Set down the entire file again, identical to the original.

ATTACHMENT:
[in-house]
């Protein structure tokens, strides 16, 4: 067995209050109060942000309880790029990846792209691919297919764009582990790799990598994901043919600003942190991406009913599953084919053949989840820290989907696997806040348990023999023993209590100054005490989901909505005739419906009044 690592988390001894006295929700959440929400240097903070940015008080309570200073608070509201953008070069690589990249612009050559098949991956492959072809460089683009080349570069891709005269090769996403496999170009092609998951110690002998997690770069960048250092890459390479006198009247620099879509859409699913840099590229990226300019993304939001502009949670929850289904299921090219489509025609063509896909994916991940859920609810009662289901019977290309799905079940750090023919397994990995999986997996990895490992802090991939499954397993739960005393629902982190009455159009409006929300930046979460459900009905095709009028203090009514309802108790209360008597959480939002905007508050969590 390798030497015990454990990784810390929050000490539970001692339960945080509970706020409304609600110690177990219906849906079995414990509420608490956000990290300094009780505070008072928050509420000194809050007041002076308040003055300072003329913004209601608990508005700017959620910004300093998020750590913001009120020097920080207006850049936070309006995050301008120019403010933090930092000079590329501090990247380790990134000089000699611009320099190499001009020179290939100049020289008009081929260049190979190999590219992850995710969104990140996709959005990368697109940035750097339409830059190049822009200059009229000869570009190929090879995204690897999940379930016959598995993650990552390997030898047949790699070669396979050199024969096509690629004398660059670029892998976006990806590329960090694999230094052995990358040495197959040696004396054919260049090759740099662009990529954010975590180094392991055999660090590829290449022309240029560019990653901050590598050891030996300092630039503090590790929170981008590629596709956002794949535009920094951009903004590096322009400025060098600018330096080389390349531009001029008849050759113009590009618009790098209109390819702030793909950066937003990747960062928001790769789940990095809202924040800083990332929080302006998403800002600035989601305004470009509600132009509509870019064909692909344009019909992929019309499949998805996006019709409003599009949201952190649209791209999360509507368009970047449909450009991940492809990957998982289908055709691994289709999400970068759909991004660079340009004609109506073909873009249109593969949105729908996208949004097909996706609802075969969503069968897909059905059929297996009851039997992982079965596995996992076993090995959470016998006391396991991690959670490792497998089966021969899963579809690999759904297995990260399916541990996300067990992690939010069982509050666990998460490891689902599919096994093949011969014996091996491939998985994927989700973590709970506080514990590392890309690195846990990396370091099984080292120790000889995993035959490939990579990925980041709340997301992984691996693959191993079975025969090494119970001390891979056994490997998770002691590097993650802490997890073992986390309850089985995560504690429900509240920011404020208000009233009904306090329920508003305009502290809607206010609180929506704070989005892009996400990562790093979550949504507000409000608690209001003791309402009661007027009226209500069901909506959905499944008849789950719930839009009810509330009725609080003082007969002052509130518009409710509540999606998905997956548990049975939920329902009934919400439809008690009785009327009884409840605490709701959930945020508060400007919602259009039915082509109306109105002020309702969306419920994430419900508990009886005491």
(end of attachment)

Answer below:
[in-house]
């Protein structure tokens, strides 16, 4: 067995209050109060942000309880790029990846792209691919297919764009582990790799990598994901043919600003942190991406009913599953084919053949989840820290989907696997806040348990023999023993209590100054005490989901909505005739419906009044 690592988390001894006295929700959440929400240097903070940015008080309570200073608070509201953008070069690589990249612009050559098949991956492959072809460089683009080349570069891709005269090769996403496999170009092609998951110690002998997690770069960048250092890459390479006198009247620099879509859409699913840099590229990226300019993304939001502009949670929850289904299921090219489509025609063509896909994916991940859920609810009662289901019977290309799905079940750090023919397994990995999986997996990895490992802090991939499954397993739960005393629902982190009455159009409006929300930046979460459900009905095709009028203090009514309802108790209360008597959480939002905007508050969590 390798030497015990454990990784810390929050000490539970001692339960945080509970706020409304609600110690177990219906849906079995414990509420608490956000990290300094009780505070008072928050509420000194809050007041002076308040003055300072003329913004209601608990508005700017959620910004300093998020750590913001009120020097920080207006850049936070309006995050301008120019403010933090930092000079590329501090990247380790990134000089000699611009320099190499001009020179290939100049020289008009081929260049190979190999590219992850995710969104990140996709959005990368697109940035750097339409830059190049822009200059009229000869570009190929090879995204690897999940379930016959598995993650990552390997030898047949790699070669396979050199024969096509690629004398660059670029892998976006990806590329960090694999230094052995990358040495197959040696004396054919260049090759740099662009990529954010975590180094392991055999660090590829290449022309240029560019990653901050590598050891030996300092630039503090590790929170981008590629596709956002794949535009920094951009903004590096322009400025060098600018330096080389390349531009001029008849050759113009590009618009790098209109390819702030793909950066937003990747960062928001790769789940990095809202924040800083990332929080302006998403800002600035989601305004470009509600132009509509870019064909692909344009019909992929019309499949998805996006019709409003599009949201952190649209791209999360509507368009970047449909450009991940492809990957998982289908055709691994289709999400970068759909991004660079340009004609109506073909873009249109593969949105729908996208949004097909996706609802075969969503069968897909059905059929297996009851039997992982079965596995996992076993090995959470016998006391396991991690959670490792497998089966021969899963579809690999759904297995990260399916541990996300067990992690939010069982509050666990998460490891689902599919096994093949011969014996091996491939998985994927989700973590709970506080514990590392890309690195846990990396370091099984080292120790000889995993035959490939990579990925980041709340997301992984691996693959191993079975025969090494119970001390891979056994490997998770002691590097993650802490997890073992986390309850089985995560504690429900509240920011404020208000009233009904306090329920508003305009502290809607206010609180929506704070989005892009996400990562790093979550949504507000409000608690209001003791309402009661007027009226209500069901909506959905499944008849789950719930839009009810509330009725609080003082007969002052509130518009409710509540999606998905997956548990049975939920329902009934919400439809008690009785009327009884409840605490709701959930945020508060400007919602259009039915082509109306109105002020309702969306419920994430419900508990009886005491």